A Thousand Leaves is the group's first major album to be recorded in their private Manhattan studio, dubbed Echo Canyon. There are several references to France on A Thousand Leaves. On the CD label the phrase "mille feuille" is crossed out and "a thousand leaves" is written under it. The name of the first song, "Contre le sexisme", means "against sexism" in French. "French Tickler" refers to a sex toy of the same name. It was Thurston Moore who came up with the title of the album, which is inspired by Walt Whitman's Leaves of Grass.
A Thousand Leaves was released on May 12, 1998 by DGC Records. As of July 1999, the album has sold 54,000 copies in the U.S. according to Nielsen SoundScan. The song "Sunday" was released as a single.
A Thousand Leaves has generally been well received by professional critics. Robert Christgau praised the album, giving it the highest score of any Sonic Youth album to date, A+, and calling it "mature, leisurely, rather beautiful, perhaps content. But it's neither complacent nor same-old, and after it's settled into their, I'm sorry, oeuvre, it will rank toward the top for everybody except permanent revolutionaries [...] Awash in connubial ardor and childhood bliss, undergirded by the strength-through-strangeness of angry tunings grown familiar, it's the music of a daydream nation old enough to treasure whatever time it finds on its hands. Where a decade ago they plunged and plodded, drunk on the forward notion of the van they were stuck in, here they wander at will, dazzled by sunshine, greenery, hoarfrost and machines that go squish in the night."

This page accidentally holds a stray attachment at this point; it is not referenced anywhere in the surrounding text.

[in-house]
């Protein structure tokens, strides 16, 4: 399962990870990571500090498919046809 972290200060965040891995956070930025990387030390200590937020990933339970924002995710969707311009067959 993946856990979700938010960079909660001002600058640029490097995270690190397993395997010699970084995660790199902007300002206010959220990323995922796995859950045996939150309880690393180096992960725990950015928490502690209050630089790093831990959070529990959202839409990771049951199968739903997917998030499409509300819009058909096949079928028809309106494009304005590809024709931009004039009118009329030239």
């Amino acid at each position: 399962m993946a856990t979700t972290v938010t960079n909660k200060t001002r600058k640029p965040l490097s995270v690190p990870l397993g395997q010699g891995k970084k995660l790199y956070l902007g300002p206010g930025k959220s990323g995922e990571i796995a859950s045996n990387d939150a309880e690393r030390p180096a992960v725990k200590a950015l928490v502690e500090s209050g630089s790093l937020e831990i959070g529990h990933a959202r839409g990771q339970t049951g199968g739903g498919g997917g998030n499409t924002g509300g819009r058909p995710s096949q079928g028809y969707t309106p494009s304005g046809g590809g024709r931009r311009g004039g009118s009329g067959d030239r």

Rolling Stone opined, "their best-made records radiate the thrilling feeling that they stopped shy of adding finishing touches. It's why everybody has a different favorite disc of the band's: They all seem so unprogrammed, so highly suggestive. But A Thousand Leaves loses that delicate balance between whimsy and craft in favor of the former. Rather than the idea-every-minute of the last few albums, the songs plod for long stretches. It really does sound like a demo – eleven songs waiting for better organization and cliché removal."Pitchfork called the album "the prettiest Sonic Youth record yet", praising its subtle textures" and calling the songs "aromatherapy, relaxing and vaporous", but that "you get the idea that by this point Sonic Youth can just walk in their studio and crank this stuff out in an afternoon. That's where the resulting inconsistency comes from. The band is too content to merely experiment and jam."The A.V. Club commented, "too rarely does A Thousand Leaves contain fully formed songs [...] Here's hoping Sonic Youth [...] starts completing its ideas before recording them for posterity."